The United States Clean Water Act prohibits the discharge of oil or hazardous substances in U.S. navigable waters and imposes strict liability in the form of penalties for unauthorized discharges. The Clean Water Act also imposes substantial liability for the costs of removal, remediation and damages and complements the remedies available under OPA 90 and CERCLA discussed above. Pursuant to regulations promulgated by the EPA in the early 1970s, the discharge of sewage and effluent from properly functioning marine engines was exempted from the permit requirements of the National Pollution Discharge Elimination System. This exemption allowed vessels in U.S. ports to discharge certain substances, including ballast water, without obtaining a permit to do so. However, on March 30, 2005, a U.S. District Court for the Northern District of California granted summary judgment to certain environmental groups and U.S. states that had challenged the EPA regulations, arguing that the EPA exceeded its authority in promulgating them. On September 18, 2006, the U.S. District Court in that action issued an order invalidating the exemption in EPA’s regulations for all discharges incidental to the normal operation of a vessel as of September 30, 2008, and directing EPA to develop a system for regulating all discharges from vessels by that date.
The EPA has appealed this decision. Oral arguments on this appeal were heard by the Ninth Circuit Court of Appeals on August 14, 2007. No decision has yet been issued. If the exemption is repealed, we would be subject to the Clean Water Act permit requirements that could include ballast water treatment obligations that could increase the costs of operating in the United States. For example, this ruling could require the installation of equipment on our vessels to treat ballast water before it is discharged, require the implementation of other port facility disposal arrangements or procedures at potentially substantial cost, and otherwise restrict our vessels traffic in U.S. waters.
In Norway, the Norwegian Pollution Control Authority requires the installation of volatile organic compound emissions (or VOC equipment) on most shuttle tankers serving the Norwegian continental shelf. Oil companies bear the cost to install and operate the VOC equipment onboard the shuttle tankers.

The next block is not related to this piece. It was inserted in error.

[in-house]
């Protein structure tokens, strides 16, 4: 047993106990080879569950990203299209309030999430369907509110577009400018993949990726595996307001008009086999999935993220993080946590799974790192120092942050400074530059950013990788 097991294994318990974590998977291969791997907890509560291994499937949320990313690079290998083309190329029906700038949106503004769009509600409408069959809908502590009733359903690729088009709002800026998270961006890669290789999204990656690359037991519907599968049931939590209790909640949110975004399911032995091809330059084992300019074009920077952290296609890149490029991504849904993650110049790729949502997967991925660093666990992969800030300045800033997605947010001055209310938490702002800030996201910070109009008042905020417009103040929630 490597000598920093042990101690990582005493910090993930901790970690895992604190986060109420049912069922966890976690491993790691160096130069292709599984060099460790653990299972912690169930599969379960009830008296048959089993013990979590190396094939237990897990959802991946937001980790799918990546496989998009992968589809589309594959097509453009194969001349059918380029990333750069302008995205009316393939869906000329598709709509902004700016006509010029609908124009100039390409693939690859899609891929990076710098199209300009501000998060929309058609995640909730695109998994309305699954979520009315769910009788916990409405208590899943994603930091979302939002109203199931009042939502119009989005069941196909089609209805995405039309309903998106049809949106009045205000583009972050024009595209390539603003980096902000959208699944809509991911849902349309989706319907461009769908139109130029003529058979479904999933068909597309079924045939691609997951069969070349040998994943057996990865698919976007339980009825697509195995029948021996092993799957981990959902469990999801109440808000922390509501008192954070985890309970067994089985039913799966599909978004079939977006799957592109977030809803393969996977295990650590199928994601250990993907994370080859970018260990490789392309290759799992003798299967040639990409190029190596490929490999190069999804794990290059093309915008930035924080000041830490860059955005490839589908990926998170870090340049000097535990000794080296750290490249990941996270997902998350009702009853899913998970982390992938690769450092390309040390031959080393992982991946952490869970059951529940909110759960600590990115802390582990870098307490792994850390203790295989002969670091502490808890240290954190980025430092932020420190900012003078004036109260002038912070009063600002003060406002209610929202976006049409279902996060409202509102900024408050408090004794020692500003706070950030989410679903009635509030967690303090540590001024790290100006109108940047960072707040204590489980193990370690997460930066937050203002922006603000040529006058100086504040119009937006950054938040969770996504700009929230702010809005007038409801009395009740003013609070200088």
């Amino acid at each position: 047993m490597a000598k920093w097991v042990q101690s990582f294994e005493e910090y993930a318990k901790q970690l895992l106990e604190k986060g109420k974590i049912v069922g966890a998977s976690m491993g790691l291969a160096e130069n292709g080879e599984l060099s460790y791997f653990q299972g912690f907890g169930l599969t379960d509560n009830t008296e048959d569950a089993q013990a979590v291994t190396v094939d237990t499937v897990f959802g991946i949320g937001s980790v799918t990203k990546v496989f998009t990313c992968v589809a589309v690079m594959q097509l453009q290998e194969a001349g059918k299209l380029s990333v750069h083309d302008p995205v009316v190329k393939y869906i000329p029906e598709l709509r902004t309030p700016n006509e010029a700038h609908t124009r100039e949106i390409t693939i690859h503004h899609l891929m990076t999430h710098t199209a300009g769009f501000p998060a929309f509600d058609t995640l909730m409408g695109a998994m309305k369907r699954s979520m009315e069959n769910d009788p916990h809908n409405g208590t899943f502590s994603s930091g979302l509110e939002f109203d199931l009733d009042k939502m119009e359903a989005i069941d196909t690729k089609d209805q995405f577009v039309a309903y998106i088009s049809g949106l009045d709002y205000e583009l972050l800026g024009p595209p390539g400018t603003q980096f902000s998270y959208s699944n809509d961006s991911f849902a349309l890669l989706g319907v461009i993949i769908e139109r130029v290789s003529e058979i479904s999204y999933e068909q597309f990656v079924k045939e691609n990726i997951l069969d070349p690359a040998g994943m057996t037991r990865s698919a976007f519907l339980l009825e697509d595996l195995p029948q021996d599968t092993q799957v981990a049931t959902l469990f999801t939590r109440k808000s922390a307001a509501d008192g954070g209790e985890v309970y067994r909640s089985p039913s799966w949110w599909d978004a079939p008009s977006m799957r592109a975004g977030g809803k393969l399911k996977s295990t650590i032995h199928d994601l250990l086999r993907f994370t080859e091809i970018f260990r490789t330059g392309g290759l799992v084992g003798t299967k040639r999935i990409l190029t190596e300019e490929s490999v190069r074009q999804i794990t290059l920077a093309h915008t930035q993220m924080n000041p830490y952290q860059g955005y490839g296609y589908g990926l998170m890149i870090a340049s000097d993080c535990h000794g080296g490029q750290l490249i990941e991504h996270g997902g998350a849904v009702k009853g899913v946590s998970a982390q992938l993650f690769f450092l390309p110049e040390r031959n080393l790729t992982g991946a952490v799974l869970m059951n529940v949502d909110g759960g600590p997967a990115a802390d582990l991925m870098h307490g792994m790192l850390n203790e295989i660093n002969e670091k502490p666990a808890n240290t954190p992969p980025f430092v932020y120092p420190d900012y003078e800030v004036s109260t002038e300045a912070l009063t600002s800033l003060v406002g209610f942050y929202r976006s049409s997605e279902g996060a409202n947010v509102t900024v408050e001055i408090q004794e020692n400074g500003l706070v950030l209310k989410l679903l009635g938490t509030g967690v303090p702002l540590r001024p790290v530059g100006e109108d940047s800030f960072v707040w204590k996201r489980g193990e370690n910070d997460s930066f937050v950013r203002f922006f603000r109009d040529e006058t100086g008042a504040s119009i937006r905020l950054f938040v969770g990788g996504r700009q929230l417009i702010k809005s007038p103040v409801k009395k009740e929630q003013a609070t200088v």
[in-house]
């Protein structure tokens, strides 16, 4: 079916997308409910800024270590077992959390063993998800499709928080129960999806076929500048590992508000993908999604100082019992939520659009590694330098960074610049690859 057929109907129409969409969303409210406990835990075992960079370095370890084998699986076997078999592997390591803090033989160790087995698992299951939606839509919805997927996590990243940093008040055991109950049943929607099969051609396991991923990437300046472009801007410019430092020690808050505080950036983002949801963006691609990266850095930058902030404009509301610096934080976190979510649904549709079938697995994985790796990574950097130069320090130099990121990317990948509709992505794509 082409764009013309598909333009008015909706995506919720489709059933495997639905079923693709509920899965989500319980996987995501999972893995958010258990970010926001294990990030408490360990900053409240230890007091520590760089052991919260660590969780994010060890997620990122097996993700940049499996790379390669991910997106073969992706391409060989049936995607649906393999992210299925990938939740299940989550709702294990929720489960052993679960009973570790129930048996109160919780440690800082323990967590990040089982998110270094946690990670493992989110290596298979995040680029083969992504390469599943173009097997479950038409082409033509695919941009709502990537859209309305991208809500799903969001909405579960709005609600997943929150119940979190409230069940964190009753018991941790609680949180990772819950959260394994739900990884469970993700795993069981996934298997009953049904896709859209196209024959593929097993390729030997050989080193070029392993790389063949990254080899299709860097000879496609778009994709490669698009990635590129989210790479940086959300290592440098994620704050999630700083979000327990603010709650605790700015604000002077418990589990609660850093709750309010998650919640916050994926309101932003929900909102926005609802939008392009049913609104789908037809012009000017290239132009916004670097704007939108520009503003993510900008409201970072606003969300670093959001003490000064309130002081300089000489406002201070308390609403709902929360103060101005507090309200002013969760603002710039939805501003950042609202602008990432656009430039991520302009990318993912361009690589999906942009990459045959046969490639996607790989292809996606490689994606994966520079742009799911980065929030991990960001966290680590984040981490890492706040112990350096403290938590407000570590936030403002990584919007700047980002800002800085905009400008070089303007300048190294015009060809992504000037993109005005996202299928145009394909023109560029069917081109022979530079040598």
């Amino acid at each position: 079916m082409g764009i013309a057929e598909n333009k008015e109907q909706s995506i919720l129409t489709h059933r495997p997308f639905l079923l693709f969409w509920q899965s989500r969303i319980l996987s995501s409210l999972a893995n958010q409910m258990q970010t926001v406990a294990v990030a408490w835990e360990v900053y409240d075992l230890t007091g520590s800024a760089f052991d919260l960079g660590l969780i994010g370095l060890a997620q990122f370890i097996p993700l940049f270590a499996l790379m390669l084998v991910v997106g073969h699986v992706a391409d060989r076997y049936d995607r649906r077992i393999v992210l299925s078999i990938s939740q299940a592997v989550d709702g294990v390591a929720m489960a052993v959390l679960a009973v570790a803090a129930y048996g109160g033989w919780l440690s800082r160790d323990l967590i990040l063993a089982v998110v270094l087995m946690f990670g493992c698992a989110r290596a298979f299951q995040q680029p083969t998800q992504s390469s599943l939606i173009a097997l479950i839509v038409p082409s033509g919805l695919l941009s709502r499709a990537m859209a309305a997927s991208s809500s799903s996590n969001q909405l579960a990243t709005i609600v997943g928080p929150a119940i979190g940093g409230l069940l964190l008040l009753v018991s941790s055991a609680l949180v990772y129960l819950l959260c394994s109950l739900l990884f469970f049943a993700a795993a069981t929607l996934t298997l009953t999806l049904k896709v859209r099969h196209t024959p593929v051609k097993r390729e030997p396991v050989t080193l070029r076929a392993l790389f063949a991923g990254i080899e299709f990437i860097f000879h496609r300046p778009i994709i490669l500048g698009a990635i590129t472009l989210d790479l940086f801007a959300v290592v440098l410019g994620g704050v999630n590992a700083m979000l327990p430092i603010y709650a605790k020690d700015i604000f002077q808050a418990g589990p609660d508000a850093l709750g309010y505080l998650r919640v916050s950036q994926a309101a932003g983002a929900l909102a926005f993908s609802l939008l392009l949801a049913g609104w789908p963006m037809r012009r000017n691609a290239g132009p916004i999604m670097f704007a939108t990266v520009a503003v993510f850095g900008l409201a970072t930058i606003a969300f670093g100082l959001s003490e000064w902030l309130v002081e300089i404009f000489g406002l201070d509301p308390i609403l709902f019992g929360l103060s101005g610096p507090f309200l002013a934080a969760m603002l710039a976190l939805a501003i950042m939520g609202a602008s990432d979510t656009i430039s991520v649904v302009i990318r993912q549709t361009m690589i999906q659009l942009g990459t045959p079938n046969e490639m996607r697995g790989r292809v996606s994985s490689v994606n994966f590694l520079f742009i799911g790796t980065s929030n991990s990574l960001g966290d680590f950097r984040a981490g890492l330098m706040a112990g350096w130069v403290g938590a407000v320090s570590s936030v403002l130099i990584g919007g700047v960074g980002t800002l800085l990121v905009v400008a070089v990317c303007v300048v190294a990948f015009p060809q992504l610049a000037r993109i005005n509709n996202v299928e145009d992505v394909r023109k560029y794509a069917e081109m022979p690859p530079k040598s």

Vessel Security Regulation
The ISPS was adopted by the IMO in December 2002 in the wake of heightened concern over worldwide terrorism and became effective on July 1, 2004. The objective of ISPS is to enhance maritime security by detecting security threats to ships and ports and by requiring the development of security plans and other measures designed to prevent such threats. The United States implemented ISPS with the adoption of the Maritime Transportation Security Act of 2002 (or MTSA), which requires vessels entering U.S. waters to obtain certification of plans to respond to emergency incidents there, including identification of persons authorized to implement the plans. Each of the existing vessels in our fleet currently complies with the requirements of ISPS and MTSA.
C. Organizational Structure
Our sole general partner is Teekay Offshore GP L.L.C., which is a wholly owned subsidiary of Teekay Corporation. Teekay Corporation also controls its public subsidiaries Teekay LNG Partners L.P. (NYSE: TGP) and Teekay Tankers Ltd. (NYSE: TNK).
Please read Exhibit 8.1 to this Annual Report for a list of our significant subsidiaries as of December 31, 2007
Other than our vessels and VOC plants mentioned above, we do not have any material property.
E. Taxation of the Partnership
United States Taxation
This discussion is based upon provisions of the U.S. Internal Revenue Code of 1986, as amended (or the Code) as in effect on the date of this Annual Report, existing final and temporary regulations thereunder (or Treasury Regulations), and current administrative rulings and court decisions, as in effect on the date of this Annual Report, all of which are subject to change, possibly with retroactive effect. Changes in these authorities may cause the tax consequences to vary substantially from the consequences described below. The following discussion is for general information purposes only and does not purport to be a comprehensive description of all of the U.S. federal income tax considerations applicable to us.